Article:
The Manitoba government has made a major step toward reaching an interprovincial trade agreement with wide-open procurement and harmonization of industry regulations from coast to coast. The province’s Trade Minister, Cliff Cullen, held a meeting with fellow provincial trade ministers in Toronto on Friday and discussed the details of a new Agreement on Internal Trade.
The new agreement under discussion is anticipated to replace the 21-year-old existing pact, which critics say costs this country as much as $130 billion a year in lost productivity and added costs. In his remarks after the meeting, Mr. Cullen explained that “we were elected to be an open-trading government” and added that “it’s very important to us.” However, Cullen refused to discuss the details about the tentative deal as he wanted to inform Premier Brian Pallister first. In his remarks, Cullen reassured that Manitoba is fully open to eliminating trade barriers between provinces.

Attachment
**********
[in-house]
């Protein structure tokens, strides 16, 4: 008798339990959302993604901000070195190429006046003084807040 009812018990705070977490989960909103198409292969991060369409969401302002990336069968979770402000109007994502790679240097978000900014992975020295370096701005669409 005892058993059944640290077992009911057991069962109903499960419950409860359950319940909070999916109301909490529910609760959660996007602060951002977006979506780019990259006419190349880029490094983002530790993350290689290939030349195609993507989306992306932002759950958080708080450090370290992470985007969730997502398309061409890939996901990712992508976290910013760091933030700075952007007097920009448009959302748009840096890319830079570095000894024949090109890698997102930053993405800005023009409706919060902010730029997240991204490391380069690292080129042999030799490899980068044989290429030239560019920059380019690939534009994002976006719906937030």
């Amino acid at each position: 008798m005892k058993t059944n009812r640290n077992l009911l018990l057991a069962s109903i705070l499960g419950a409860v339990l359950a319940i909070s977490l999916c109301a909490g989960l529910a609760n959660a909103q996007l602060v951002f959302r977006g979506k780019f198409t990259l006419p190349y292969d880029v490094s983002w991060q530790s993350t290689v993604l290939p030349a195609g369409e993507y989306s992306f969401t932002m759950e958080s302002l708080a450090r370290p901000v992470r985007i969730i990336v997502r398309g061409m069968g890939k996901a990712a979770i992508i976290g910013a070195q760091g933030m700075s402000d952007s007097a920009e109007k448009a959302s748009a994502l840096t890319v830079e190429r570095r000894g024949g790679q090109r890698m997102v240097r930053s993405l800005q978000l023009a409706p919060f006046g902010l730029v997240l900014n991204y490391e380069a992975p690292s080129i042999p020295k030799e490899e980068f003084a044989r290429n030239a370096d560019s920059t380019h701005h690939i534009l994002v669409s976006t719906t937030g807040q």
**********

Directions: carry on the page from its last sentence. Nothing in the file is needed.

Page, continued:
Manitoba Premier Brian Pallister mentioned on Thursday that his government vows to make decisions on improving interprovincial issues and so it will sign the agreement in principle to improve the Canada Pension Plan. All provinces have agreed that the trade agreement would include a policy allowing companies from any province to bid on contracts in any other province. However, Alberta has expressed some concerns and remained a little less open to the idea. Instead, Alberta proposed that a quota should be set for keeping some contracts within its boundaries.
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